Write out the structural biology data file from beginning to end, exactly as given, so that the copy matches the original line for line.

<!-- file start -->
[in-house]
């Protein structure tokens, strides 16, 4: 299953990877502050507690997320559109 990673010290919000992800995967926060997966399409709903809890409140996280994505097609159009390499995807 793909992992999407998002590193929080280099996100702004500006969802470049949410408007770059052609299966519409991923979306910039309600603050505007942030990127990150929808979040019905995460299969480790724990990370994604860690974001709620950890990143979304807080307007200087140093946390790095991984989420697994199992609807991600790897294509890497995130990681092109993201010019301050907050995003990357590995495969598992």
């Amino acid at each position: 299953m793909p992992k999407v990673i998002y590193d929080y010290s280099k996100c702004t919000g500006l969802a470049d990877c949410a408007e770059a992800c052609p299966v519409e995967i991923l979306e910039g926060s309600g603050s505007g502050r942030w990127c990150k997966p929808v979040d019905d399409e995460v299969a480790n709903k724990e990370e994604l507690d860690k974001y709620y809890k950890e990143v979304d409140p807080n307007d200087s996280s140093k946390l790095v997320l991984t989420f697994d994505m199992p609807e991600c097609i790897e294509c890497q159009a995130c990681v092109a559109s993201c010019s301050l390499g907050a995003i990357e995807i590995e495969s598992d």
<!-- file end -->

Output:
[in-house]
């Protein structure tokens, strides 16, 4: 299953990877502050507690997320559109 990673010290919000992800995967926060997966399409709903809890409140996280994505097609159009390499995807 793909992992999407998002590193929080280099996100702004500006969802470049949410408007770059052609299966519409991923979306910039309600603050505007942030990127990150929808979040019905995460299969480790724990990370994604860690974001709620950890990143979304807080307007200087140093946390790095991984989420697994199992609807991600790897294509890497995130990681092109993201010019301050907050995003990357590995495969598992």
């Amino acid at each position: 299953m793909p992992k999407v990673i998002y590193d929080y010290s280099k996100c702004t919000g500006l969802a470049d990877c949410a408007e770059a992800c052609p299966v519409e995967i991923l979306e910039g926060s309600g603050s505007g502050r942030w990127c990150k997966p929808v979040d019905d399409e995460v299969a480790n709903k724990e990370e994604l507690d860690k974001y709620y809890k950890e990143v979304d409140p807080n307007d200087s996280s140093k946390l790095v997320l991984t989420f697994d994505m199992p609807e991600c097609i790897e294509c890497q159009a995130c990681v092109a559109s993201c010019s301050l390499g907050a995003i990357e995807i590995e495969s598992d």